Weak leader Obama made a good call

If you live long enough, what goes around comes around, and you learn people trip over their assumptions sooner or later. Your scrivener trips now and again himself.

In my lengthening life it happens less often these days, but perhaps it happened again this month because of President Obama’s budget proposal regarding space exploration.

My assumptions must always be open to challenge. It’s best to use critical faculties to probe deeper for certainty. An assumption might hold up or fall apart. So let’s get started and at the same time see how this might affect Nevada.

Star Trek taught generations that we can eventually go where no man has gone before: space, the final frontier. Yet it ended up on the Obama administration chopping block in the budget he sent Congress.

Not surprisingly, talk of salvaging the National Aeronautics and Space Administration’s (NASA) bacon (pork, remember) began immediately in Congress.

Sen. Bill Nelson of Florida, a Democrat like the president, protested. Nelson in 1986 became the second member of Congress to fly a space mission. He was payload specialist on a flight of the space shuttle Columbus.

Nelson is well-positioned to protect his turf. He serves on the Senate Budget Committee and the Commerce, Science and Transportation Committee’s subcommittee on Space, Aeronautics and Related Science.

Now let me hasten to say I’m not anti-space exploration. I was thrilled after the late President John F. Kennedy inspired us with the goal of putting a man on the moon, and we later did it—more thrilled with the goal than with JFK. And I still would love to see us continue the quest to conquer space, but not on the public tab.

While a young university student, I was exposed to an economics professor with liberal Keynesian leanings and grew aghast at his gleefully held reasons for praising all pre-moon landing space probes.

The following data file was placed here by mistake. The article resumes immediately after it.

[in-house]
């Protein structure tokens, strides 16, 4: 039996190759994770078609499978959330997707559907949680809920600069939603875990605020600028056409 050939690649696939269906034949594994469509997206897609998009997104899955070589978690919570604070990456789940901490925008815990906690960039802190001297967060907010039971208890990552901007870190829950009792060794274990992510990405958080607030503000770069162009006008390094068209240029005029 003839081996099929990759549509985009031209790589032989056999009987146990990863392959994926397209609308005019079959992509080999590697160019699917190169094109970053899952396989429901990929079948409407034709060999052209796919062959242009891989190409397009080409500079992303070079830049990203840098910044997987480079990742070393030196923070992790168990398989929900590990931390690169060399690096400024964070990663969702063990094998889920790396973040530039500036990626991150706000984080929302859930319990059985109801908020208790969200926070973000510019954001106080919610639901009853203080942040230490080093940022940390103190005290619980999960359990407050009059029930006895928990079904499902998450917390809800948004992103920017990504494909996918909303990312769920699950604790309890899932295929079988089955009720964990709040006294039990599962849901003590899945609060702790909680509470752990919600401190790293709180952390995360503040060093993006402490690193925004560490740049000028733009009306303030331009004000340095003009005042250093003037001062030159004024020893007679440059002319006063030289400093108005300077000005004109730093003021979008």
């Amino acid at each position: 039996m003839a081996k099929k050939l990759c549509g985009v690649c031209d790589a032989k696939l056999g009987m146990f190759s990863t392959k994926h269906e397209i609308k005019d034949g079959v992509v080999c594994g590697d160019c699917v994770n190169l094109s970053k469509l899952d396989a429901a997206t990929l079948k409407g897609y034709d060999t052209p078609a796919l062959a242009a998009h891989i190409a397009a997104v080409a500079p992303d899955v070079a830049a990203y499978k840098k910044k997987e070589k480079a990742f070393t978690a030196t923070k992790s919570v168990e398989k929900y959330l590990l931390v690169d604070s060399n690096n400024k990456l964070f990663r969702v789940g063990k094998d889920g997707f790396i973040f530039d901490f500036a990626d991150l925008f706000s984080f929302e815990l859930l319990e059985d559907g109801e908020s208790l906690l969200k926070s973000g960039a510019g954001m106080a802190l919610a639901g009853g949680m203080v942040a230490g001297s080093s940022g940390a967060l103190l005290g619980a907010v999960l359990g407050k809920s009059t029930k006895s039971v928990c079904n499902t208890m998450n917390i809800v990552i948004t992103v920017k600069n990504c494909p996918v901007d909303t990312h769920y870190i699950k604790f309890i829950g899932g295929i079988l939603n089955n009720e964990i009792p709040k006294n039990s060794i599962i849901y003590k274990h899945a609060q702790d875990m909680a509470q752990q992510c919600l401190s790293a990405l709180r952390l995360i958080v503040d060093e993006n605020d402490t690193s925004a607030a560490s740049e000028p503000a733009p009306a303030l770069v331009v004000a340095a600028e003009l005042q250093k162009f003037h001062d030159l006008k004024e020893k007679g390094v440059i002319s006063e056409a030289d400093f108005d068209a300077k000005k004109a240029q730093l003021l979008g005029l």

As I recall—I’ll never forget the gist of his argument—he said it was a boon for the economy to fire unmanned rockets into space because money spent to develop and send them up circulated in the economy and the hardware circulated around Earth. Consequently, he said, you just kept on doing it, and the money kept us in the pink.

In the red, I thought, and decided economics wouldn’t be my major or minor. A journalism major and political science minor beckoned, but I kept reading about the economy. I discovered the Austrian school of economics, which questions government overreach and cautions prudence regarding centralized planning.

Now comes President Obama’s spending blueprint seeking cuts of nearly $100 billion in NASA’s 10-year funding, leaving just $6 billion for continued research. Meanwhile, Obama keeps pushing an alternative energy initiative, which should help Nevada industry and jobs. During his campaign, he promised $150 billion over a decade to go green.

Though the president definitely is liberal and buys into Keynesian counsel, he made a conservative call here. Debt and deficit spending give us no room for both. Ending dependence on fossil fuel-rich enemies trumps government-backed trips into space now.

My assumption is the president deserves kudos for a conservative move. But he won’t get them from me until he shows mastery over Congress, notably absent to date, and on this one gets alternative energy funding through while stopping the NASA/space lobby.

Otherwise, it’s just another dead-on-arrival proposal from a weak leader, and perhaps even a planned distraction at that. Let’s face it, this stuff ain’t rocket science—it’s just politics as usual if he can’t make his plan stick.